Focus on the Factory

Dakota Santiago ’16 decided to work for The Gothic Times, the University’s student paper, because NJCU didn’t have a photojournalism course. “So I made do,” he says with a little laugh. “I took every photography course I could in the Fine Arts Department and supplemented the journalism side with the newspaper.” It wasn’t long before the soft-spoken Santiago’s work began to speak for itself. He soon became the paper’s photo editor and, in his senior year, he took his art to the next level, beginning a photo series as an independent study.

Titled “Working Class New York,” the series documents the often-forgotten factory workers in the industrial region between Brooklyn and Queens and depicts a poignant and rough-edged slice of life.

The subject matter of this series has special meaning for Santiago. “My family has always been working in manual labor. My father was a delivery driver for the New York Daily News. My uncle was a roll-off truck driver for a lot of sanitation companies. And I followed in my father’s footsteps; for five years I worked at the printing plant at the News to pay for college,” he says. “I noticed there wasn’t much coverage devoted to that sector of society and felt that a face needed to be put on the people who work in these jobs day in and day out. We all see the results of their work, the products they make, but most of us don’t notice the workers.”

Santiago continued to work on “Working Class New York” after he graduated and the series continues to garner rave reviews. In fact, it earned Santiago a spot in the Eddie Adams Workshop. Named after the famed war correspondent, the workshop is an intense four-day event led by many of the best photojournalists and photo editors in the country. He was one of only 100 students from around the world invited to attend.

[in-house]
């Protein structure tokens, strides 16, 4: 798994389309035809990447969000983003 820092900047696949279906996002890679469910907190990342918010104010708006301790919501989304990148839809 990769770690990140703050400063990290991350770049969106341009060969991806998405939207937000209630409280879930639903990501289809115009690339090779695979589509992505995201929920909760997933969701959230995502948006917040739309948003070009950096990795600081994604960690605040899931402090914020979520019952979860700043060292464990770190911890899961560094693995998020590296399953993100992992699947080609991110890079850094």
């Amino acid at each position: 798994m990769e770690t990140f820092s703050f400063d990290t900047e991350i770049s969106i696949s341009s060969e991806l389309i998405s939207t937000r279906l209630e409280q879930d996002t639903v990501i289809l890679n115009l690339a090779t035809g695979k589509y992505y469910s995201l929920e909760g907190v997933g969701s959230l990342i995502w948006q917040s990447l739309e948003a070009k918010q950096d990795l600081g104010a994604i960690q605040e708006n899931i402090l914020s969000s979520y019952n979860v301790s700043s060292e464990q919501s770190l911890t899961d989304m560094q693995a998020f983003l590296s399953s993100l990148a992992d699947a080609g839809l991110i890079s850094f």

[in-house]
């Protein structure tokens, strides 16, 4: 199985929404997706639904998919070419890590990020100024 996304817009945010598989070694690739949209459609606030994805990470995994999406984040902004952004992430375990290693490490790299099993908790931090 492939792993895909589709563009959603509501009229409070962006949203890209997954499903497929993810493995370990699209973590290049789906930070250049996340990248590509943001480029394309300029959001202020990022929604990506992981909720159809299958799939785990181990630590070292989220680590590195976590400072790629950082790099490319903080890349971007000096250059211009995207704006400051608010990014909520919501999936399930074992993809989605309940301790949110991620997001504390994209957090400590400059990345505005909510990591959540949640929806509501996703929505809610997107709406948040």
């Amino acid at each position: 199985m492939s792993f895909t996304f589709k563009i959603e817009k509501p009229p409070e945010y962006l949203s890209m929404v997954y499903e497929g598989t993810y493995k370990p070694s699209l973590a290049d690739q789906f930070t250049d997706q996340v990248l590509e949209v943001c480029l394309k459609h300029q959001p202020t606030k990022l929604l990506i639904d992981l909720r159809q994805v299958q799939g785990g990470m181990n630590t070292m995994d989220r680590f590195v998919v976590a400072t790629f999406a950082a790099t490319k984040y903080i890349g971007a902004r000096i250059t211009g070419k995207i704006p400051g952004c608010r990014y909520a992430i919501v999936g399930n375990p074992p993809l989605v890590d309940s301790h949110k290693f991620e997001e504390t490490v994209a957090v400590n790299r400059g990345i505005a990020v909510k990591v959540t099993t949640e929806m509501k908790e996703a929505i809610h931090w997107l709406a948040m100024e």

“It was amazing,” he says. “I got to refine my craft. And I met with editors from Time Magazine, The New York Times, Washington Post, Wall Street Journal, and many others. It was a great opportunity to make connections.”

Since the workshop, Santiago’s photos have attracted notice from The Museum of the City of New York. He was also accepted into the Fourth Annual New York Times Lens Blog Portfolio Review; and has been published by Time Magazine’s Lightbox, Jersey Journal, and the Newark Star Ledger.

All the while Santiago continues to add new images to the “Working Class New York” series. Although NJCU didn’t have the photo-journalism major Santiago wanted, Santiago is quick to credit his recent success to his professors. “Deborah Jack, Barron Rachman, Mauro Altamura, and the photo technician, Eddie Burns from the Photography Department all helped and guided me throughout my time at NJCU,” he says. “If it wasn’t for them, I would most definitely not be where I am today.”